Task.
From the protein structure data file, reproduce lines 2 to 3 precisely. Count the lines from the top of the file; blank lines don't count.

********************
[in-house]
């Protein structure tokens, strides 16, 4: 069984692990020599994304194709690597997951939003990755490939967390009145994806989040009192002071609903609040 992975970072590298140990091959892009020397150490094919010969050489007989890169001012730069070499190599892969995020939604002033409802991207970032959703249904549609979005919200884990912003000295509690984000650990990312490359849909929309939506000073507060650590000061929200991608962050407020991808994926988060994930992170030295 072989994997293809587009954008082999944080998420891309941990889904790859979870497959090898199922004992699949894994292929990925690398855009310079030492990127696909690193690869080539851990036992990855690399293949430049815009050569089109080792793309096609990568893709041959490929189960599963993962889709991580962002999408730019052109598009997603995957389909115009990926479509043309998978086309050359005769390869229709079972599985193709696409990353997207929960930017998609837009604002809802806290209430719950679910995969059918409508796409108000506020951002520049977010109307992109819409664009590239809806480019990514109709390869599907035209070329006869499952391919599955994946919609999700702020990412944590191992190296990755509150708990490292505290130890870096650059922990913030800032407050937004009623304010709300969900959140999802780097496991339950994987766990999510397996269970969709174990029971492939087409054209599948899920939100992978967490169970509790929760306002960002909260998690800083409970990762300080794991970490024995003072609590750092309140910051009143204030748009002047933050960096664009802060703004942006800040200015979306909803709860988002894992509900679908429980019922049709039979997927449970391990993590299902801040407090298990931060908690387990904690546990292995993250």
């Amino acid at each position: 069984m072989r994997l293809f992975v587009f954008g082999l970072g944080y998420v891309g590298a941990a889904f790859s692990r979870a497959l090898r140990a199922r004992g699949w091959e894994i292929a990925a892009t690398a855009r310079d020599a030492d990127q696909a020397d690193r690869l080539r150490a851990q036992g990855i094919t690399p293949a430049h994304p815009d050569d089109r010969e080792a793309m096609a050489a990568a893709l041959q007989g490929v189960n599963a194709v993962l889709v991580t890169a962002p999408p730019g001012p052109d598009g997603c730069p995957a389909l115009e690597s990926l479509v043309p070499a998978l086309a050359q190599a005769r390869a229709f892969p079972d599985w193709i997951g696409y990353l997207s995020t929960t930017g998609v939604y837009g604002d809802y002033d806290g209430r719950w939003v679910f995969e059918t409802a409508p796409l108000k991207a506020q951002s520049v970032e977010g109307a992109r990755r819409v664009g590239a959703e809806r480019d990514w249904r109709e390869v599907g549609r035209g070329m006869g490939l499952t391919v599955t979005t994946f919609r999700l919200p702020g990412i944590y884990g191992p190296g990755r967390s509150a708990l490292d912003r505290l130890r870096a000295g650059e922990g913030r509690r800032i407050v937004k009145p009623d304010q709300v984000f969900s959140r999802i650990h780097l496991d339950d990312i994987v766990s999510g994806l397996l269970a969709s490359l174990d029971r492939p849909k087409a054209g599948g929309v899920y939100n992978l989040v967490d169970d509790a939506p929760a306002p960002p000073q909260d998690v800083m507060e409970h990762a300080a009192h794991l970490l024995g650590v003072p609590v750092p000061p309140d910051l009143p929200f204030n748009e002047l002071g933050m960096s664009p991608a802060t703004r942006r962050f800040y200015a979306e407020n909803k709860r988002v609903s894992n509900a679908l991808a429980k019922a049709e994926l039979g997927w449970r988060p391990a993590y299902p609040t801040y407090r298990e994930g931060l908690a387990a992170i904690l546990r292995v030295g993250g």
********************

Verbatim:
């Protein structure tokens, strides 16, 4: 069984692990020599994304194709690597997951939003990755490939967390009145994806989040009192002071609903609040 992975970072590298140990091959892009020397150490094919010969050489007989890169001012730069070499190599892969995020939604002033409802991207970032959703249904549609979005919200884990912003000295509690984000650990990312490359849909929309939506000073507060650590000061929200991608962050407020991808994926988060994930992170030295 072989994997293809587009954008082999944080998420891309941990889904790859979870497959090898199922004992699949894994292929990925690398855009310079030492990127696909690193690869080539851990036992990855690399293949430049815009050569089109080792793309096609990568893709041959490929189960599963993962889709991580962002999408730019052109598009997603995957389909115009990926479509043309998978086309050359005769390869229709079972599985193709696409990353997207929960930017998609837009604002809802806290209430719950679910995969059918409508796409108000506020951002520049977010109307992109819409664009590239809806480019990514109709390869599907035209070329006869499952391919599955994946919609999700702020990412944590191992190296990755509150708990490292505290130890870096650059922990913030800032407050937004009623304010709300969900959140999802780097496991339950994987766990999510397996269970969709174990029971492939087409054209599948899920939100992978967490169970509790929760306002960002909260998690800083409970990762300080794991970490024995003072609590750092309140910051009143204030748009002047933050960096664009802060703004942006800040200015979306909803709860988002894992509900679908429980019922049709039979997927449970391990993590299902801040407090298990931060908690387990904690546990292995993250």
């Amino acid at each position: 069984m072989r994997l293809f992975v587009f954008g082999l970072g944080y998420v891309g590298a941990a889904f790859s692990r979870a497959l090898r140990a199922r004992g699949w091959e894994i292929a990925a892009t690398a855009r310079d020599a030492d990127q696909a020397d690193r690869l080539r150490a851990q036992g990855i094919t690399p293949a430049h994304p815009d050569d089109r010969e080792a793309m096609a050489a990568a893709l041959q007989g490929v189960n599963a194709v993962l889709v991580t890169a962002p999408p730019g001012p052109d598009g997603c730069p995957a389909l115009e690597s990926l479509v043309p070499a998978l086309a050359q190599a005769r390869a229709f892969p079972d599985w193709i997951g696409y990353l997207s995020t929960t930017g998609v939604y837009g604002d809802y002033d806290g209430r719950w939003v679910f995969e059918t409802a409508p796409l108000k991207a506020q951002s520049v970032e977010g109307a992109r990755r819409v664009g590239a959703e809806r480019d990514w249904r109709e390869v599907g549609r035209g070329m006869g490939l499952t391919v599955t979005t994946f919609r999700l919200p702020g990412i944590y884990g191992p190296g990755r967390s509150a708990l490292d912003r505290l130890r870096a000295g650059e922990g913030r509690r800032i407050v937004k009145p009623d304010q709300v984000f969900s959140r999802i650990h780097l496991d339950d990312i994987v766990s999510g994806l397996l269970a969709s490359l174990d029971r492939p849909k087409a054209g599948g929309v899920y939100n992978l989040v967490d169970d509790a939506p929760a306002p960002p000073q909260d998690v800083m507060e409970h990762a300080a009192h794991l970490l024995g650590v003072p609590v750092p000061p309140d910051l009143p929200f204030n748009e002047l002071g933050m960096s664009p991608a802060t703004r942006r962050f800040y200015a979306e407020n909803k709860r988002v609903s894992n509900a679908l991808a429980k019922a049709e994926l039979g997927w449970r988060p391990a993590y299902p609040t801040y407090r298990e994930g931060l908690a387990a992170i904690l546990r292995v030295g993250g």